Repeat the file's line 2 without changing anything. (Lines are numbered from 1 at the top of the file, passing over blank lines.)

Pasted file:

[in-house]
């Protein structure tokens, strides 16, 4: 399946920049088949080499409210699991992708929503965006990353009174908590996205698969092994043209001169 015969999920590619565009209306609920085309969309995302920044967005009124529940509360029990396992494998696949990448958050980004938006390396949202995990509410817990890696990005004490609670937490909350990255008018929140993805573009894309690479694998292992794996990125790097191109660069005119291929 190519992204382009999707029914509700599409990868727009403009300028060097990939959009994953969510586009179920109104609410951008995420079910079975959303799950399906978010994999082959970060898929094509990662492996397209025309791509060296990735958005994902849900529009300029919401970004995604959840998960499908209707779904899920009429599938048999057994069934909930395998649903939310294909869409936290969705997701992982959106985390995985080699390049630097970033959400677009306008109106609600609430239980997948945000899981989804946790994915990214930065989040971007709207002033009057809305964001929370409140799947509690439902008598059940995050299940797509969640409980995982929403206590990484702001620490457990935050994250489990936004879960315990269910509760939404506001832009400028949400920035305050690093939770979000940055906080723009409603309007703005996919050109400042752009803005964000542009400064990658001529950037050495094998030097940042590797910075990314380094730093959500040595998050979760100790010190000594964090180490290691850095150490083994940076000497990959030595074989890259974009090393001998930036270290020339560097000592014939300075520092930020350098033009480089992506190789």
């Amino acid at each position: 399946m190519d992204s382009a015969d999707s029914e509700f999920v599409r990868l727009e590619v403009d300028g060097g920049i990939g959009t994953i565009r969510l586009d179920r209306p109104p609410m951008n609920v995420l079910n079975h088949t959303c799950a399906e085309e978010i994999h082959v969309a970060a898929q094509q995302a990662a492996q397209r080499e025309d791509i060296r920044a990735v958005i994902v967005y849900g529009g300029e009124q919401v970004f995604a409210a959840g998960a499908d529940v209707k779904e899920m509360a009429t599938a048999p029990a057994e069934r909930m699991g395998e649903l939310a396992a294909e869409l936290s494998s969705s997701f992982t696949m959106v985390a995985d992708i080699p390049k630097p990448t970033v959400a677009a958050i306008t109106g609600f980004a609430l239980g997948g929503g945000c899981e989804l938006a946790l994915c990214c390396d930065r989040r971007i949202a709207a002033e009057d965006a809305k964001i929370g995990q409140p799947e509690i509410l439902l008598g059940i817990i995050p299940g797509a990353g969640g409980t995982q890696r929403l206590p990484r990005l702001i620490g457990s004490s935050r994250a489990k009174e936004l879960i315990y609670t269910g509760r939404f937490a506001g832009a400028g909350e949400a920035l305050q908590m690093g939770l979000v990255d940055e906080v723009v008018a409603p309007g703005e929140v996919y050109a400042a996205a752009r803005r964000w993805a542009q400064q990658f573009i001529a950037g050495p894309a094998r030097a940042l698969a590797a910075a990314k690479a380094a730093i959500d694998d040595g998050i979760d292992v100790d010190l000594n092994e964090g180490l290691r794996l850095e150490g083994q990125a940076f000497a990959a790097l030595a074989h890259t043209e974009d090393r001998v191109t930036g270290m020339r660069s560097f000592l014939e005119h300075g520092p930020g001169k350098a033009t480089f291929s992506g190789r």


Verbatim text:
């Protein structure tokens, strides 16, 4: 399946920049088949080499409210699991992708929503965006990353009174908590996205698969092994043209001169 015969999920590619565009209306609920085309969309995302920044967005009124529940509360029990396992494998696949990448958050980004938006390396949202995990509410817990890696990005004490609670937490909350990255008018929140993805573009894309690479694998292992794996990125790097191109660069005119291929 190519992204382009999707029914509700599409990868727009403009300028060097990939959009994953969510586009179920109104609410951008995420079910079975959303799950399906978010994999082959970060898929094509990662492996397209025309791509060296990735958005994902849900529009300029919401970004995604959840998960499908209707779904899920009429599938048999057994069934909930395998649903939310294909869409936290969705997701992982959106985390995985080699390049630097970033959400677009306008109106609600609430239980997948945000899981989804946790994915990214930065989040971007709207002033009057809305964001929370409140799947509690439902008598059940995050299940797509969640409980995982929403206590990484702001620490457990935050994250489990936004879960315990269910509760939404506001832009400028949400920035305050690093939770979000940055906080723009409603309007703005996919050109400042752009803005964000542009400064990658001529950037050495094998030097940042590797910075990314380094730093959500040595998050979760100790010190000594964090180490290691850095150490083994940076000497990959030595074989890259974009090393001998930036270290020339560097000592014939300075520092930020350098033009480089992506190789």